According to Grosse et al., (4) regarding per person cost, cancer remains the most expensive followed by heart attack (Grosse et al., 5). Grosse et al., (4) approximate that in the last fiscal year, cancer, and heart attack that majorly occurred in older adults accounted for over 52 percent of the United States health care expenditure. Additionally, chronic conditions that come along with other illnesses and health complications rose to over $130 billion in the year 2015 (Grosse et al., 6). The other significant health conditions including stroke, obesity, Aids, Car accidents, drugs, and work-related accidents constitute over 57 percent of the overall health care cost (Gaskin et al., 718). Continued rise of obesity amongst children below, the age of 13, expenses have increased primarily for those families without health insurance. The ten critical conditions accounted for averagely 55 percent of the country's health care spending in the year 2015. However, expenses for persons having an additional chronic disease were approximately 16 times than individuals without chronic conditions. With the advent of the Obama Care, expensive health conditions resulted in increased medical expenses with a yearly growth rate of 6.2 per annum (Grosse et al., 6).
Grosse et al., (6) indicate that the total national spending amounted to $3.2 trillion in the year 2015, with the ten most expensive diseases such as cancer, heart attack, obesity, and diabetes gobbling up over 50 percent of the amount. Figures for the aged under care for chronic complication show increased expenditures of 4.9 percent of the total spending. Hospital care constituted over 32.3 percent of the total cost for the chronic diseases with cancer alone taking up over 10 percent of the total amount. With approximately an expense of $8,400 per individual, Grosse et al., (7) argue that the above figures paint a sorry financial state for both insured and uninsured patients suffering from the above health conditions.
The situation is no better in China. Despite increased health facilities both private and public, Chinese citizens continue to incur substantial expenses for chronic illnesses mainly targeting the wealthy. China has less qualified doctors, public hospitals are no better, and many of the private health institutions are purely for profit initiatives (Hu 335). The situation has left the wealthy with the option of seeking for better health care in high-end private facilities. However, the majority of Chinese nationals are coming to accept private hospitals with the government streamlining and developing community-based clinics. With increased government funding, the Chinese health care expenses have steadily raised to slightly over 18 percent of the country's GDP in 2015 totaling $3 trillion. Hu (335) argue that cancer, heart attack, accidents, emergency care, obesity, drugs, and strokes account for the most expensive diseases to treat in the country. Despite state-run insurance schemes, patients still have to incur costs that range from drugs (over priced and over prescribed) to appointment and miscellaneous medical expenses that continue to balloon the amount per person.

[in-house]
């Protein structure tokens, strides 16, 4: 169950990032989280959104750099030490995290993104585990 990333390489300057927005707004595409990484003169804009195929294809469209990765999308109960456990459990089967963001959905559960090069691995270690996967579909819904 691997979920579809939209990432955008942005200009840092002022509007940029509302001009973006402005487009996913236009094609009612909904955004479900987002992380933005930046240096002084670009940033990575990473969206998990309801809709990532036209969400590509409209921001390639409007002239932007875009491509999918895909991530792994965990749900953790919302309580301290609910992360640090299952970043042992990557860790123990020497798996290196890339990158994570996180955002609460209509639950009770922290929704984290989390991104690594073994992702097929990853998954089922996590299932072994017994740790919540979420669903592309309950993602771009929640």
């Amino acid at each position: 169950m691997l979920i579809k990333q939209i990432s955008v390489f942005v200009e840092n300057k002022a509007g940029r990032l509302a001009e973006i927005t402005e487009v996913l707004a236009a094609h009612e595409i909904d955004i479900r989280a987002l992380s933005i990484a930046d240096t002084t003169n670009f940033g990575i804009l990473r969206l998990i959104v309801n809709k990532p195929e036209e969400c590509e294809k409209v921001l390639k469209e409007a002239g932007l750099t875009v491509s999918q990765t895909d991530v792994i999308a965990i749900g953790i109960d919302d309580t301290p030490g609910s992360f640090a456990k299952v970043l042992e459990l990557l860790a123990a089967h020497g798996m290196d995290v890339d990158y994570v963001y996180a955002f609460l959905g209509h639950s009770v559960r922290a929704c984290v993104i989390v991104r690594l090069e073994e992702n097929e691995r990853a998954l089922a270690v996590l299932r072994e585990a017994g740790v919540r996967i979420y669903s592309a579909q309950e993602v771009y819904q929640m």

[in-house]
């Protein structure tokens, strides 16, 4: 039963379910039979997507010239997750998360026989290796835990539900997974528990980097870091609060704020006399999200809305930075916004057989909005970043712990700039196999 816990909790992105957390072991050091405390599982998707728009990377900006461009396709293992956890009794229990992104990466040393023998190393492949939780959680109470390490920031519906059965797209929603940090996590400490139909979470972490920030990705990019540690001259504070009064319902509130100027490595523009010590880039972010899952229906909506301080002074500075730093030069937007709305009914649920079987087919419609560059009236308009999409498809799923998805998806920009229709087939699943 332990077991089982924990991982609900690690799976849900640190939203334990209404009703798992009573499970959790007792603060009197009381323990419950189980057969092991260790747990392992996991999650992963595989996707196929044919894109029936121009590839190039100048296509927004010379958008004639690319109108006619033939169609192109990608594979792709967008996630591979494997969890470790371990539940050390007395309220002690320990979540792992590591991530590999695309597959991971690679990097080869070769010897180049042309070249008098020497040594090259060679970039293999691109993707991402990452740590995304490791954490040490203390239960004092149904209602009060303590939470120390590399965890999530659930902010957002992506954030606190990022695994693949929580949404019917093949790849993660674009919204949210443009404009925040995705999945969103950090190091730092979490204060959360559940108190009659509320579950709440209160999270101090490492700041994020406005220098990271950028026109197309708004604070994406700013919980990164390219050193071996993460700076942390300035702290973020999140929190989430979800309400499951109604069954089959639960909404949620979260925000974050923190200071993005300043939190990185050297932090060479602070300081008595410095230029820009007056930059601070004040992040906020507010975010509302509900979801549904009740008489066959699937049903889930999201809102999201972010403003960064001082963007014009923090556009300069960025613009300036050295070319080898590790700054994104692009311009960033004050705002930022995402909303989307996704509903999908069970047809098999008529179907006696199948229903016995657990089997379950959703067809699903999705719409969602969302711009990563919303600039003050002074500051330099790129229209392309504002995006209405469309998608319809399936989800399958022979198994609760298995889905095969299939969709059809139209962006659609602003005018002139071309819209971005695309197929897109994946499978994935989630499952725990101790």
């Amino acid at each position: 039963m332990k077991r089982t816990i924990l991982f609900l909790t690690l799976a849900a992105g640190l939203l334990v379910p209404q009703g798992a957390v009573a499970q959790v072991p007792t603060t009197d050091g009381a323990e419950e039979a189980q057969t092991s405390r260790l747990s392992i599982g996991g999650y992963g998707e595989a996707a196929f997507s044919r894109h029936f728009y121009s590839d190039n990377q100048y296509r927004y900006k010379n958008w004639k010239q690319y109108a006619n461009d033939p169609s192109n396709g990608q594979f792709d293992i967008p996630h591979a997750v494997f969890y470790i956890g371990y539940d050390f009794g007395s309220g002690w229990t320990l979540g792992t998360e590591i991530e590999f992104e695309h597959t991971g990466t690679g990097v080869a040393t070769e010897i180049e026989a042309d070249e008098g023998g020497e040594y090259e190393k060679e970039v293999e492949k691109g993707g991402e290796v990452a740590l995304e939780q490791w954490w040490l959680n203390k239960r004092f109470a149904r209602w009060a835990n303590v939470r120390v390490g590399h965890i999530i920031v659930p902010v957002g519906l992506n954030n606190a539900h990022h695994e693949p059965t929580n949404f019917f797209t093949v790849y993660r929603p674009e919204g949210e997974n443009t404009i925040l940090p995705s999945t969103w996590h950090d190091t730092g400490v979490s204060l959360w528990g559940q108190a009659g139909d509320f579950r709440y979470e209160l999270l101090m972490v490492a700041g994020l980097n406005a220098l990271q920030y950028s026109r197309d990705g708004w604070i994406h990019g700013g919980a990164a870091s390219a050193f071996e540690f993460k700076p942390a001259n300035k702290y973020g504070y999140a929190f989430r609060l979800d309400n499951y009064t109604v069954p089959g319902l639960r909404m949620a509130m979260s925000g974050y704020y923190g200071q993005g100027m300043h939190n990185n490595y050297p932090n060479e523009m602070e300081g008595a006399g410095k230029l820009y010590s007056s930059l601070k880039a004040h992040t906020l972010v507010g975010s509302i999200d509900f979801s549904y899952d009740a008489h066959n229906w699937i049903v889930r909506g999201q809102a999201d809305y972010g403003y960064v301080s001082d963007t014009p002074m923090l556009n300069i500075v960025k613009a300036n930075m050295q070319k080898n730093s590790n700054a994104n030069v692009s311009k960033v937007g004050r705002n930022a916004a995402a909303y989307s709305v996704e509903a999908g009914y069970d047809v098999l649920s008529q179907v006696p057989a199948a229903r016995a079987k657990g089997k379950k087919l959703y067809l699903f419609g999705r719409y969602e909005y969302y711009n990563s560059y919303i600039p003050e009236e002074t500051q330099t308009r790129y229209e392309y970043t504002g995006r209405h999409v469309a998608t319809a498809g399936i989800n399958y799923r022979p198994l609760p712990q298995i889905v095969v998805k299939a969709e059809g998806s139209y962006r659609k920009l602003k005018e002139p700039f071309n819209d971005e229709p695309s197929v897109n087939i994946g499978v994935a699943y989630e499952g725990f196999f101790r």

However, compared with the United States, the Chinese healthcare is slightly affordable and is tailored to meet the needs of the poor. Unlike in the United States where lack of money can spell doom to a chronic health condition, Chinese health care system is slightly affordable, and with several kickbacks, a patient can receive treatment. Although Chinese health care programs and expenditure is not perfect plans to bring together the New Cooperative Medical Service and the Urban Employee Basic Medical Insurance, may reduce, and enable the poor to access expensive medical services (Hu 335). These plans have seen the insurance market grow steadily to over $35 billion catering especially for the rich with complicated medical conditions such as stroke, cancer, obesity that is most expensive and prevalent (Hu 335). For instance, home-based care for cancer patients in China incur an expense of over $1 million, an amount that is out of reach for the poor (Hu 335). Other diseases such as drug addiction, obesity, Aids, and emergency care similarly incur high costs due to specialized treatment prescribed in private health facilities.
Gaskin, Darrell J., and Patrick Richard. "The economic costs of pain in the United States." The Journal of Pain 13.8 (2012): 715-724.
Grosse, Scott D., et al. "The economic burden of incident venous thromboembolism in the United States: A review of estimated attributable healthcare costs." Thrombosis Research 137 (2016): 3-10.
Hu, Ruwei, et al. "Types of health care facilities and the quality of primary care: a study of characteristics and experiences of Chinese patients in Guangdong Province, China." BMC health services research 16.1 (2016): 335.
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